Pampa Daily News from Pampa, Texas on March 8, 1946 · Page 7
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Pampa Daily News from Pampa, Texas · Page 7

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Pampa, Texas
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Friday, March 8, 1946
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Page 7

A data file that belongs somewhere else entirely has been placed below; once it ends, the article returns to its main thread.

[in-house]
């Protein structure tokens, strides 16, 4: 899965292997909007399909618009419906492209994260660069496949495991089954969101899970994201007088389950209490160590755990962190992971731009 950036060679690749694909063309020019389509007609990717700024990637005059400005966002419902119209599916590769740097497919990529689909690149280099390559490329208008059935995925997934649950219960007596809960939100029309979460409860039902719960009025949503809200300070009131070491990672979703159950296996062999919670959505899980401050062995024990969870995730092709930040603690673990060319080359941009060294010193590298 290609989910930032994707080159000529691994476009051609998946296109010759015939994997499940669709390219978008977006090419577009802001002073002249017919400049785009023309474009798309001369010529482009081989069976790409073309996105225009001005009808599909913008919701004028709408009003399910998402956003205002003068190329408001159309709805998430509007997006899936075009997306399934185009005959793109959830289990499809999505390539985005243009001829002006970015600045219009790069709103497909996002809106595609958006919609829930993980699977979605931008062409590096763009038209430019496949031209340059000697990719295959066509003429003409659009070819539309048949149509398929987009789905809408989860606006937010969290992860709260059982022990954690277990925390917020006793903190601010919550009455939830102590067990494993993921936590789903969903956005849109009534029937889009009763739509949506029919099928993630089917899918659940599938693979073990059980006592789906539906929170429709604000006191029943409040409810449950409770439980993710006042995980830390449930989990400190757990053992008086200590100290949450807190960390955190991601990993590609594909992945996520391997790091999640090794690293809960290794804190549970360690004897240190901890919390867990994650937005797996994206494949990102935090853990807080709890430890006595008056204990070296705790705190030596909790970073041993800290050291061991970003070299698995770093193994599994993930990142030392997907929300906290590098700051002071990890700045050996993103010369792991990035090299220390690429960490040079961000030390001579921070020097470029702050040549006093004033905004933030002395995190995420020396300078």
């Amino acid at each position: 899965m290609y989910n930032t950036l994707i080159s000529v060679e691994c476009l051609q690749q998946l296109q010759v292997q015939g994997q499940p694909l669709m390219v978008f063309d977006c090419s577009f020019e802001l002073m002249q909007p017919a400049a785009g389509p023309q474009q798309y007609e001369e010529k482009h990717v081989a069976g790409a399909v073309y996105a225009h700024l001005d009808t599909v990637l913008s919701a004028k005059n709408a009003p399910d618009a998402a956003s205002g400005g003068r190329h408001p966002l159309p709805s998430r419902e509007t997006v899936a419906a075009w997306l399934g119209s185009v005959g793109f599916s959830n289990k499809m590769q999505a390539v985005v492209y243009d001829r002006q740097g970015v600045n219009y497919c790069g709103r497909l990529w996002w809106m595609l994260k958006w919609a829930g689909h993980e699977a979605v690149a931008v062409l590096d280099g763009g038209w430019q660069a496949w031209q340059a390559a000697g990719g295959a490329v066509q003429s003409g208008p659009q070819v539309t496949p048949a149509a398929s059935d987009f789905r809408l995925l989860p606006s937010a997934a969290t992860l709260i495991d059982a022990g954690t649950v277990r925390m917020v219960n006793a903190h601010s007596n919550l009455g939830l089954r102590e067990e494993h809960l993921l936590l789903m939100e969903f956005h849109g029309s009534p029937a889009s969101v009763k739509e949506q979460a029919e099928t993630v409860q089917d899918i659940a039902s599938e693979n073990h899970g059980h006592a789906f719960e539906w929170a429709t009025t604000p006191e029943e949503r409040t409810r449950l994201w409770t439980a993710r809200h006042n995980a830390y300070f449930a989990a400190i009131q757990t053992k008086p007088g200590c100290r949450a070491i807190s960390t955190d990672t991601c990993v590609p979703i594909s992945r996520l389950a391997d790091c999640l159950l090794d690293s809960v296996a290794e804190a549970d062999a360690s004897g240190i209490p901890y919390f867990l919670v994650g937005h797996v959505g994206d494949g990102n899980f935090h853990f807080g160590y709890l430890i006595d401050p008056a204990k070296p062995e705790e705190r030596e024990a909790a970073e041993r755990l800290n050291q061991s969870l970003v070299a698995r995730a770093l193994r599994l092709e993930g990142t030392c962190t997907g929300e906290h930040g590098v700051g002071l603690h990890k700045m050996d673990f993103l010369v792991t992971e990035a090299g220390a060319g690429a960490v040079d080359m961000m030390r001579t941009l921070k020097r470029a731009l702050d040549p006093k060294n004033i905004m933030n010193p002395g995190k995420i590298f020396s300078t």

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r Jucfge Sends Problem Parents : (a/ To Classes Instead of Jails By MARIANNE NfiA Staff Correspondent fifcAftSbRN, Mich.—"Ninety dayi , in,-jailf-or go to school and learn hcrW to'be a decent parent!" That is jtfte sentence Judge T. Marttn ha. e 'Impdsed oh scores of parents haled into his Dearborn courtroom. l"he (School for Delinquent Parents, It's called. One evening every tWO weeks the tall doors of the musty bid Dearborn Municipal Court- hotlse swing open to admit a sorry jjafade of chastened men and wom- , erii come to learn their duties as the heads of families. They are ihe parents who, with overstuffed Arartime pay envelopes * toured the,'beer taverns and the . dance halls while their offspring Went unfed and uncared for at home. They arc the greedy ones . Who piled up overtime at night at the' expense of hours that might have be'en spent with their sons and daughters. They arc the drunks; the brawlers/ the financially irresponsible whose victims are theli own neglected and; abused children. PARENTS CHOOSE CLASSES On the theory, that juvenile delinquency can nearly always be traced to family difficulties and that jailing and fining a parent can often work more/hardship than correction, Judge Martin started his school a year and a half ago. Par„ cuts charged with neglect, non-support, drunkenness, assault and battery, disturbance of the peace, etc., are told upon conviction for a first offense they can either attend Judge George T, Martin solves delinquency cases brought to his court by sentencing parents to attend classes in which their problems were discussc.l. classes as a condition, ot,probation v or accept the usual-fine or-, jail sentence. Most of them choose the classes. Today records show that no parent has ever completed the course has ever been brought back into court on smiliar charges, and the City of Dearborn has the best rec- PriicUc:tl problems are discussed in Dearborn's "School for Delinquent Parents." Addressing the class, held in Judge Martin's court county. Classes are held in the judge's own courtroom and last about an hourt. The first half-hour is devoted to talk on some phase ol home and family living by an expert in the field. The second half is used for questions and genera discussion. Subjects include general family health, specific childhealth, family finances, family recreation, home economics, dietetics, housekeeping, child psychology, child guidance, cure of the sick and problems of youth. The aim is to eliminate as much as possible the trial-aild-error asualties of child-raising. TALKS ARE PRACTICAL Talks are practical and pointed up with pertinent anecdotes. The speaker I heard did not just say it is important that a child be loved and made to feel wanted, but went on to fell of actual problems arising because a child felt unwanted. She advised her listeners to help children think for themselves, to avoid humiliating children by scolding ;hem in front of their friends, and to talk things over instead of demanding arbitrary obedience. Children should be encouraged to bring their friends home, she said. They should be given a certain amount of privacy. When things o' wrong, careful listening and quiet observation will often lead a jarent to the root of the trouble. 'Students" number 50 to 75 a session. Sometimes one parent attends, sometimes both. Not all are court cases. Some "border-liners lave been advised to attend rather ,han have a warrant issued against them. .Others .are interested outsiders. ''.•••••• • There are no offenders whose children ran around naked'and hun- jry in an empty house while they ;hemselves were out hitting the night-spots. One had taken an eight-year-old along to the beer- garden, feeding him a midnight ord of juvenile protection .in the snack of hard-boiled eggs and po- It/v- TODAY & SA1 'Guest Pests" News 'Great Lakes" Plus V I. V I A N BlAINEj 5" / DENNIS 'KEEFE PERRY COMO MIRANDA # * Dell «/M (INTUIWOI fl Hex TODAY thru SAT. Plus "Swingshifr Cinderella" Mystery Island No. 14 DURANGO M) Rll / r. N< *r-fK SSfe It i'OMbTAYUW CROWN U$t Tim«$ v&V" CROWN SAT, ONiY NOT GIBSON STIPIN FltCHlT SILVER DEVIL" Frem the sfwy by PeJer 0, ii room, Is Elizabeth Irwln of the University of Michigan Extension Service. tato chips for supper. A mother who never could get her son up in the morning to go to school said she wasn't boss in her own home. Investigation revealed she wasn't much concerned with the hours he had kept the night before, and that hcr current boy-friend was more important to her than her child. One mother was convicted of forging her own birth certificate so that her 15-year-old duughlci might obtain a summer job in n war plant. She later persuaded the daughter to give up school for the job. Now the mother is a "regular" at the judge's classes. The relationship between juvenile delinquency and high wages first gave Judge Martin his idea. As a school board member a few years back, he discovered through research that crime among minors had reached a peak in fabulous 1929, dropped off during the depression, started up again in 1940 and had gone on to a new high during the war years. This was in direct ration to money-making opportunities open to parents. Most parents, Judge Marttn feels are willing to learn and their faults are thpse of ignorance, not wilful misconduct. 'City Council' of Veis Help Run Trailer Village CANYON, March 8.—Living cpn- ditions more attractive ; ttijm external appearances might" indicate are being achieved by 50 world war II veterans in the new trailer village at West Texas State. Thirty-two of the men are married and there are 21 children in the village. The trailer houses are furnished with water, lights, gas, and sewer connections. One concrete sidewalk has been completed and graveled walks are being constructed to each house. Provided, also, are clothes lines, disposal cans, and other facilities. Some dsvellers are building light fences. Workmen are banking soil around the i'oundations and leveling ground broken by utility lines. H. L. Harden, assistant business manager of the college is in charge of the trailer village. He is assisted by a "city council" composed of James Shuttleworth of Sudan, a senior; Roger M. Smith of Plainview, a freshman; and W. L, Johnsen of Turkey, a junior. Shuttleworth denies that he is mayor of the village. "We had more than enough experience with top men in military service," Shuttleworth explained. "Our councilmen'are equal in rank." Scheduled to be started soon is a a new dormitory to house one hundred veterans. This will be a one- story unit located near Terrill Hall for men. It will be placed east of the Terrill Hall dining room and will face north. Trouble Clouds Horizons Six Months After World War II's End Civilian Librarians Are Needed Overseas The Special Services Division, ASP, needs professional civilian 11- jrarians for duty with the occupation forces in the Philippines, Korea, and Japan, Lieutenant Colonel Robert L, Hardy, district recruiting of- 'icer for West Texas, announced oday. The positions now ftvaUftble range s salary from a base pay of $2320 Applicants j United States citizens, male pr female, age 21-40 inclusive, and must be gracU uated from an accredited library scrool, or graduated from <a college or university of recognized, standing jlus one year's experience in 11' >rary work. Applications should be forwarded direct by individuals interested t 0 j Special Services Division, ASP, 25 West 43rd St., New York, 18, New yprk, Attention: library Branch. These applications must consist of ;hVee completed copies p.f Standard ?orm 57 and a statement; of avail- Ability if now employed by federal Agency, or of approximate date of release in the case of military perr sonnel. Further Information and Standard Forms 57 oiay b.e obtained from the U. S. <army repu.iWng stations in Amacillo, Ltibbock, Big Spring, San Angelo, ad AbiUn^. . 'BIG TJIBPP 1 MKPT ObWrvej's, t^ng isMPi^ ,abxoa4 itu anotUgf •Riei^'jiw JM^y at lw$fa\ UNITED NATIONS! Hold first meef : ing of General Assembly in London, Vote U. S. site for permanent headquarters. Agree art international control of atom bomb. Prepare European peace treaties for Paris conference* of 21 Allied nations. Bitter British-Russian duel ever Iran and Greece. U, S. Dissension is rife—over demobilization's speed; over our foreign policy; between management and labor, sparking history's largest and costliest strikes. These stymie needed production. Housing shortage rises to crisis; price control battle rages while inflation grows; the Pearl Harbor probe drags on, gets nowhere. U. S. prepares historic atom-bomb test. GERMANYlJoinrly held by U S., Ruosio, Britain, France. Try top war rriminals. Seize war potential industries, raze plants or take them (or reparations. Black market prevails. Acute shortages food, fuel, clothes. Hold first post- Hitler free election. Displaced persons become a critical problem. Observers say few Germans feel any war guilt. RUSSIA) Tackles |0b restoring area! wrecked by war, placating diigiuntltd veterans, rehabilitating industry. In ages' old drive for security, forms bloc "friendly" states on borders, seeks oil, more warm seaports. Stalin discloses 20-year plon expend induitnal ond productive strength to match U. S. in heavy industry war potential. JAPAN! Stripped of territorial eon- quests Japan undergoes tremendous social revolution undtf Mae- Arthur's rule. He remdves bars' from freedom of speech, assembly and worship, with Shintoism banned as state religion. Emperor admits his divinity is myth. Big industrial combines .broken up. War criminals arrested and tried, four- power Control Council, including Russia, establishes. CHINAfFgr five months after Jap war's end, Chinese fought on—< against Chinese. Gen. Marshall helps end 18-year civil war between Chinese Reds and Nationalists. Chungking drafts a new "Unity" constitution. Nation groans under shortages and fantastic inflation. FAR EASTl Viaorous native independence drives' flame through prewar colonial areas from Indo- China to Dutch East Indies, where British battle rebels. Dutch are forced make concessions, re- offer dominion status, FRANCE! National morale law in nation beset by privation, fuel famine, black marketing, currency inflation and politicians' cutthroat race for power, De Gaulle survives leftist trend but resigns "irrevocably" under attacks of critics. Socialist Felix Gouin replaces him, offers program of heavy taxes and government economies. INDIAIThreotcncd famine, political and racial strife, plus widespread unemployment plus India's most intensive drive for independence nil spell trouble. Britain sends mission, including Sir Stafford Cripps, to discuss India's future status. LATIN AMERICA] Unrest follows war's end. Venezuela regime overthrown. Argentina flames with violence. Revolution in Haiti. Nicaraguans oust dictator. Leftists sweep Peru. BRITAIN (Continues wartime "austerity" regimen, even reducing food ration amounts. With Churchill out, Attlee in, Britain's first socialistic government is committed to nationalize coal mines, other utilities. Faced with rebuilding wrecked industry, homes and foreign trade, seeks $3,750.000,000 loan from U. S. Copes with colonial unrest. BALKANSJAs ever, a trouble spot. Civil war flares in Greece after liberation. Britain steps in, USSR objects. U. S. refuses recognize Bulgarian regime until elections ore liberalized Yugoslavs vote republic under Tito, dethrone King Peter II. Russia maneuvers to keep Balkans in its "sphere." MIDDLE EAST] Oil-rich Iran worries over revolt in northern provinces, calls it USSR-inspired, appeals to United Nations. Violence almost constant in Palestine as Zionists seek free immigration of Jews, Arabs oppose it. Turkey talks tough under Russian territorial demands. Egyptian nationalists rial for full freedom from British influence. Arab League gains pf" *"PDN 1340 on Your Dial FRIDAY 4 :OQ—Tunes by Request. 4 :30—The Publisher Spenks. 4 :45—Voice of the Army. 5:00—Herc.-'s Howe—MBS. r»:15—Jimmy nnd Hogcr B:SO—Cnptiiln Midnight—MRS. 5:.1B—Tom Mix—MBS. 6:00—Fulton Lewis Jr.—MBS. G:IB—The Horn Kobblcrs—MDS. 6:30—Frnnk Sinsrzicr—MBS. 6:45—Inside of Sports—MBS. 7 :0fl—Human Adventure—MBS. 7:30—So You Think You Know Music —MBS. 8:00—Gabriel Hentter—MBS. 8:10—Kcnl Stories From Real Life— MBS. 8:30—Spotlight Bands—MBS. 8:f>5—President Truman—MUS. 9:00—Henry Taylor—MBS 0:15—Jon Cart Trio—MBS. MBS. 9:30—Meet the Press—MBS. 10:00—All the News—MBS. IO:1B—Mell Cooper's Orch.—MBS. 10:30—Leo Richmnn's Orch.—MBBS. 10 .'55—Muhial Reports the Newn—MBS. THOSE WEBSTERS "Those Websters," with Jane Webb (top) as "Belinda," Gil Stratton, Jr. as "Billy WJbj?ter" and (hot-, torn) Constance Crpwder and Willard Waterman a; JVIama and Papa Webster, portraying the humorous highlights in 1|je We of a typical American family, will become a Sunday feature over Mutual be-/ March 3. SATURDAY 6:30— Yawn Patrol. 7 :00— Open Biblu. 7:46 — Extensioh Pern. 8 :00— All Request Hour. 8:30— All Request Hour. 9:00— This Wej^ in Washington— MBS. 9:15 — Excursions in Science!. 0:30— Rainbow House — MBS. 9:45 — Rainbow pnVwc — MBS. 10 ;00— Matthew Vt'flrrcn— MBS. 10:16— Chester Bowles. 10:30— Lund of the Loot— MBS. 11:00— House of Mystery— MBS. 11:30— J. L. Swimlle— MBS, 11:4(5 — Farmers Union. 12:00— Purina Opry House— MllS. 12:15— Pnlhfindev News. 12:80— Opry House Mutinee — MBS. 1:00 — Jjouis Kaufman— MBS. 1 :15— Bon Mcfiruln's Orch,— MllS. 1:30— U. S. Marine Hand— MUS. 2 :00— Sinfoniettu— MBS. 2:30— Men of Vision— MBS. 3 :00— Los 'Angeles Symphonic Band — MBS. 3:30— Les Eleart's Orch. — MBS. 3:45— Les Elgart. 4 :00— Tho Sports Parade. 4:30 — The Publisher Speaks. 4:45— Telephone Wor.kers— MB.S. 5 :00— Cleveland Symphony Orch. — MBS. 6 ;00— Theatre Page . C :0o— Huwuii Calls— JJBBS. 6 :30— Arthur Hale— Mps. G:46— I Was A ConvW— MBS. 7 :00— Twenty Questlor\tr-liBS. 7:30— Pilgrim's Hour." ' 8:00— Leave It To The Girls— MBS. 8:»0— Br*Rk the Bank— MBSi »:JO— Chicago Theater of The Air— MBS. 10 :00— Korn's-A-OKrapkin— AiBS. 0:45— N. Y. Athletic Track Meet— MBS. .1:00— Goodnight. Tonight an Networks KBO—7 Paul Lavalle Concert: 7:30 )u{fy'».Tavern; 8 People Ate Funny; 9 Mystery Theater: 10:30 Great Novel •Cranfbrd" Part I ... CBS—0:80 Bob iurne with Ginny Sinima; 7:30 Kate Smith and Pat O'Brien; 8 Holjjuy and "o.; 8:80 Moore and Ourante, new time: :30 Aim Soihern at new time . . . ABC—7 Woody Herman Show: 7:30 This s FBI; 8:SO The Sheriff: 9 Boxing, Bob iIontKomeiy vs. Tony Pellone . . . MBS —7 Human Adventure Drama; 8:30 Snot- ight Bands; 9:80 Meet The Press: Post. k*n. Huimt'Kiiu; 11 Wouteni Finals CJol- den Glove's Bouts'. . NBC—11:80 Volunteers of-Anwica 5Qth Anniversary; ,!:!£ Safety Award to Transport Command: 6:46 Pastor N asUer {vow Geneva: 6:80 Santa Aoita Handiew: 9 Judy "Canova , . . C Assignment Ho.roe; 4 PbUu4eH;ihia chestru; 5:15 PeppAes Platform, "U. Uel«tiou8 \vitih Spain;" 7:80 Maypr pJt Town; 9(40 gee. P«i«W9p,n pn " Efterpy" Swil0;.,l? i * l-Wjelft i . 8y«»l>Jtefl>r ; Hovw: r ^*™ ' ^ t vlj'.'-| 5 New Additions Made to Faculty Of TU Fine Arts AUSTIN, March 8.—Five additions have been made to the faculty of the College of Fine Arts at the University of Texas for tlie New members in the department spring semester, which has just be^ of architecture, Brendon A. Bond. gun. One new member has been added to the department of art; two former members have returned to the department of music, and two new ones have been added to the department of architecture. Miss Marion Cauthers will temporarily replace Alexander Masley, assistant professor of art, who is now on lo.'ive to complete dcyiw work at Columbia University. She" taught aerology, maps and charts to air corps men during- the war and was also an assistant field director of the American Red Cross. She was formerly head of the art department of the College of Puget Sound, and also has been head art icacher at the University of Wyoming. and Melvin M. Rotsch, were in the navy during the war. Bond was formerly a practicing architect in Oklahoma City, and Ada, Okla., and he will be an assistant professor at the university. In the navy he was a photographic interpreter and did terrain model work. Rctsch, formerly with the Texas highway department doing design, French; Belgian ] Wivos of Yanks Sail for Home LE HAVRK. Fi-nncn, March 8.—ftf>) —Nnnrly 500 Fi-fiith and Belgian wivp. c and phildrfii of American poldiprs sailed for the United States Wednesday after the dpparture of their transport, the George w. Goe- (hols. was delayed 20 minutrr \vhrn (he inr.iiipr of niif Ijikle tried to : IMV.' n \vny. A;-nn- nuthnritips finally pf-rsund- f-d Mine. I.ulu Politzrr of Paris Unit slic eotiki not make the trip. The incident, did not dampen the <-!:!if>ty nf HIP brides. Nor were they rlis; uviM'd when their transport bumped into (lie stern of the U.S.S. General Anderson which was load- infr Ainrrii-nn soldiers for a home- \vnrd voyngp. No one was hurt and no dainaar- was done. The soldiers jriii"d :n the sir.L'ing and joking a~ the bride ship pulled out of Le Havre. Ar'iiy au(horitie c said the George W G»e!h:ils would arrive in New York in less ;hnn two weeks. The wins iitiri children aboard were the lirs- i;f i',.Km u. S. soldier-dependents scheduled to depart from the European theater in weekly con- !itu:enl.: Anioii!', the children aboard were Savers and Lynne Brenner, threc- iixiiith-iilrl boy and girl twins of a. Te.xiis lather and an Alsatian mother. Their father. Lt. Milton L. Brenner i of H792 Elmers street), Houston. Texas, r.ow is on the seas, He saw his wife, 25-year-old Mrs. Violetle Cehn Brenner, and the (hiklien off at a station in Paris, •visited them in Le Havre and promised to meet them in New ^ork. Mrs. Brenner said her family was evacuated from Strasbourg at the start, of tlie Wi'.r. After the nnzi oc- < itpation lather was deported linui France Ui a German concentration cam)) and has not been heard _ , , .of since. Her mother died soon aft- Former members back on the mil- , (1| . hcr ,. nllol .. s donation, she said. TOipe and urban planning, also \vi be an assistant professor. sic faculty arc Dr. Pt'tnr Hunsen. assistant professor of music literature, and Dr. R. M. Sievenson. instructor in piano. Both huvu been j on military leave. Dr. Stevenson was awarded a $750 prize last July from Columbia university for his composition. "Nocturne." After leaving the University of Texas for military service he completed requirements for a theological degree, and entered the army as a chaplain. Dr. E. W. Doty is dean of the College of Fine Arts. Rainfall Reported In Canadian Area CANADIAN, March 8. (Special)— The weather bureau's rain gauge. registered 64/100 inches Tuesday morning, and more fell during the day. Considerable ice had formed on. trees and wire's about dawn, but a slight rise in temperature and the continuing rain soon made it disappear. England's sational consumption of bread increased by 20 in a recent three-month percent period. The opera, motion pictures,, theater, and ballet are all state- supported under the Soviet government. The Panhandle-Plans and Southeastern New Mexico area is made to order for raising sorghums and many an enterprising farmer has found how easy it is to make new income from this -if much-demanded product. Extensive tests have been made and ~ experts tell us that sorghums grown in this territory can't be beat. Heavy beef is being profitably finished on these fine sorghums. The climate and soil conditions here are ideal for sorghum—and a lot of other agricultural products for that matter. Yes, the Panhandle-Plains and Pecos Valley area has everything-^ including plenty of dependable, low cost electricity for irrigation, water pumping, milking and scores of other farm uses. M SOUTHWESTERN SER VICi COMPANY ItABl Of GOOD CITISBNSBI*